Health

The cervical cancer puzzle

Data on cervical cancer suggests we do not need HPV vaccine, especially when there is doubt about its efficacy

 
By Vibha Varshney
Last Updated: Saturday 09 June 2018

The vaccine offers protection only from two strains of HPV. Credit: Health. milThere is a big push in India to vaccinate adolescent girls against human papillomavirus (HPV) which causes cervical cancer. HPV Information Centre, which puts down cervical cancer as the second leading cause of deaths among women in India. The vaccine, which comes at Rs 3,000 per jab, is a big business. Each child needs at least two doses. Market research shows that global HPV vaccine market is likely to grown to USD 3.5 billion by the end of 2025, up from USD 2.0 billion in 2016. The market finds additional prospects in young boys who, too, need to be vaccinated as they are reservoirs of the virus and could infect the girls.

Countries, however, are divided on this front.

But HPV vaccine is contentious

In India, the central government continues to debate whether the vaccine should be included in the universal immunisation programme despite recommendations of the National Technical Advisory Group on Immunisation, an advisory body constituted by the government itself. Trials carried out in India have been mired with controversy as they resulted in deaths of eight girls in 2008. A PIL was filed in the Supreme Court and it is quite likely that the government would be able to take a decision on the inclusion of this vaccine in the immunisation programme only after the verdict.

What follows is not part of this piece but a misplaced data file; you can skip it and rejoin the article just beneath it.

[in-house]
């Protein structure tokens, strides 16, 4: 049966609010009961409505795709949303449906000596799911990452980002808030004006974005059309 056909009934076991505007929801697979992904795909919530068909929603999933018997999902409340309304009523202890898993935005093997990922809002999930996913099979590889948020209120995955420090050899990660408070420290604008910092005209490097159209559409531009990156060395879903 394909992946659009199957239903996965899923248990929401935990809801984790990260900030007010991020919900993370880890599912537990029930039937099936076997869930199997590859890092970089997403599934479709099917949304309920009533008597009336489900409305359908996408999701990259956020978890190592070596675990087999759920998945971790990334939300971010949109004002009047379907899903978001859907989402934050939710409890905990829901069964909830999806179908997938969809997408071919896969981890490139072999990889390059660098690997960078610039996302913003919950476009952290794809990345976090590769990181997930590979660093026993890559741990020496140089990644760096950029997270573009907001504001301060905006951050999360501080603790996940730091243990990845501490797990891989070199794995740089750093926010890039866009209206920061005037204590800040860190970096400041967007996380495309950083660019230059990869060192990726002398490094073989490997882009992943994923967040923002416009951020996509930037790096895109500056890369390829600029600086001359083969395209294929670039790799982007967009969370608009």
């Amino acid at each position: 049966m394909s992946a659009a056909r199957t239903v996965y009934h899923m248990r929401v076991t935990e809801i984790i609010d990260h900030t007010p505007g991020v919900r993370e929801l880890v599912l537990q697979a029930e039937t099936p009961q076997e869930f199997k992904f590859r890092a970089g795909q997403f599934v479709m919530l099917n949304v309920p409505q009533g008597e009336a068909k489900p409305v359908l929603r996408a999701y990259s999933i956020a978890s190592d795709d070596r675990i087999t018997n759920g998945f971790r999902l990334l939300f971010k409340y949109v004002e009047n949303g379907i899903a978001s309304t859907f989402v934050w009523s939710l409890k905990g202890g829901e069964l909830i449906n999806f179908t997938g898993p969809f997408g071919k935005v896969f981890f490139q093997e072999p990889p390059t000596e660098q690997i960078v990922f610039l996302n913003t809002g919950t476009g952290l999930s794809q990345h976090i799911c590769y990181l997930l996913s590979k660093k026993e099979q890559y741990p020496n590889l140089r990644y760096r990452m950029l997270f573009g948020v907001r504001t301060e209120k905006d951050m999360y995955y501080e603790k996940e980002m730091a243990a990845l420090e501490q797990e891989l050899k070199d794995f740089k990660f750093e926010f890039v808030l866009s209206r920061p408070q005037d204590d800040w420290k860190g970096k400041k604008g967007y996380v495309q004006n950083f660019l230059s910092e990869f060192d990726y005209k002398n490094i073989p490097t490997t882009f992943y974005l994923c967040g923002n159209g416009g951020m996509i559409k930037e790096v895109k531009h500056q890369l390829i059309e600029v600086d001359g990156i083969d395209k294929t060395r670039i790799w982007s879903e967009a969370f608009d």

Recently, a person used a false name and affiliation to Karolinska Institutet in Sweden to publish a paper in Indian Journal of Medical Ethics, saying that HPV vaccine was the reason for recent increase in the number of cases of cervical cancer in parts of Sweden. According to media reports, the paper has been retracted and Karolinska Institutet has clarified that this person does not work for them.

Dip in cervical cancer cases 

There is another conundrum. If we go by data, there is evidence that between 2006 and 2016, there has been a decrease in cancers caused by infectious agents such as cervical cancer despite an overall increase in cancer cases across the globe. These findings have been published in the journal JAMA Oncology on June 2. This trend has also been seen in India where cervical cancer was, historically, the most predominant of cancers.

A study published in 2009 in Indian Journal of Medical Research shows that in urban population-based cancer registries such as those in Bengaluru, Bhopal, Chennai, Delhi and Mumbai, there has been a significant decrease in cervical cancer. For example, the data shows that in urban areas like Chennai, the reduction in age adjusted rate was from 42.3 per 100,000 population in 1982-83 to 22.3 in 2004-05.

This happened without using HPV vaccine.

But if this is the case, should we even go in for vaccination? At the recently organised 1st Conference on Environmental and Occupational Determinants of Cancer: Intervention for Primary Prevention, this question was asked to the panelists who justified vaccination saying that reduction is seen only in urban areas and vaccination is important to protect people in the rural areas. This is supported by the fact, which the paper in Indian Journal of Medical Research also showed, that in rural areas such as Barshi, the decline was merely from 23.5 (in 1988-89) to 22.8 (in 2004-05).

But the problem is that the vaccine offers protection only from two strains of HPV. Other than the virus, other risk factors include early marriage, multiple pregnancies, poor genital hygiene of both men and women, poor healthcare facilities, lack of testing facilities, poor diet and smoking.

These risk factors are modifiable and instead of depending on vaccine, improving the environment might be a better strategy. If these worked in, what are now, the urban areas in India, they would surely work across the country. As of now, most of the uptake of the vaccine is in urban areas, where it is not needed.

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